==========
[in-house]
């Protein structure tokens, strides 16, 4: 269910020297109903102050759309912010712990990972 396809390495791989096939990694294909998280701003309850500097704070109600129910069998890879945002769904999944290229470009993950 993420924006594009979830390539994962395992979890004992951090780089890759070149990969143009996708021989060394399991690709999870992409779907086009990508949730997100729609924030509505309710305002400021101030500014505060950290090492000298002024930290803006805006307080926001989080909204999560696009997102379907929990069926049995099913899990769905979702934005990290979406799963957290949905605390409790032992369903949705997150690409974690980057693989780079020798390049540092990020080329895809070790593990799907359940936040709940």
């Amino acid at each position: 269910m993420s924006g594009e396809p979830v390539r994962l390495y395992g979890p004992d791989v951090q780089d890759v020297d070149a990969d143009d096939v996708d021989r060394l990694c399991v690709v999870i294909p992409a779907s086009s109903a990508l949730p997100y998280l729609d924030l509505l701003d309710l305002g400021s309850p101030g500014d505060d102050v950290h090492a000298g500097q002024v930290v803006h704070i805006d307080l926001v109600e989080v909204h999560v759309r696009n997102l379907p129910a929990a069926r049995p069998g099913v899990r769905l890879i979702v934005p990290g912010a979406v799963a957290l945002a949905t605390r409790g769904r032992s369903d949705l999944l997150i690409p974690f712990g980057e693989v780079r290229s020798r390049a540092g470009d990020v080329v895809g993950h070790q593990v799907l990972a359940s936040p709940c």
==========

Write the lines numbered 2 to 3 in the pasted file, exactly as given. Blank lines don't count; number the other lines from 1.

């Protein structure tokens, strides 16, 4: 269910020297109903102050759309912010712990990972 396809390495791989096939990694294909998280701003309850500097704070109600129910069998890879945002769904999944290229470009993950 993420924006594009979830390539994962395992979890004992951090780089890759070149990969143009996708021989060394399991690709999870992409779907086009990508949730997100729609924030509505309710305002400021101030500014505060950290090492000298002024930290803006805006307080926001989080909204999560696009997102379907929990069926049995099913899990769905979702934005990290979406799963957290949905605390409790032992369903949705997150690409974690980057693989780079020798390049540092990020080329895809070790593990799907359940936040709940």
């Amino acid at each position: 269910m993420s924006g594009e396809p979830v390539r994962l390495y395992g979890p004992d791989v951090q780089d890759v020297d070149a990969d143009d096939v996708d021989r060394l990694c399991v690709v999870i294909p992409a779907s086009s109903a990508l949730p997100y998280l729609d924030l509505l701003d309710l305002g400021s309850p101030g500014d505060d102050v950290h090492a000298g500097q002024v930290v803006h704070i805006d307080l926001v109600e989080v909204h999560v759309r696009n997102l379907p129910a929990a069926r049995p069998g099913v899990r769905l890879i979702v934005p990290g912010a979406v799963a957290l945002a949905t605390r409790g769904r032992s369903d949705l999944l997150i690409p974690f712990g980057e693989v780079r290229s020798r390049a540092g470009d990020v080329v895809g993950h070790q593990v799907l990972a359940s936040p709940c």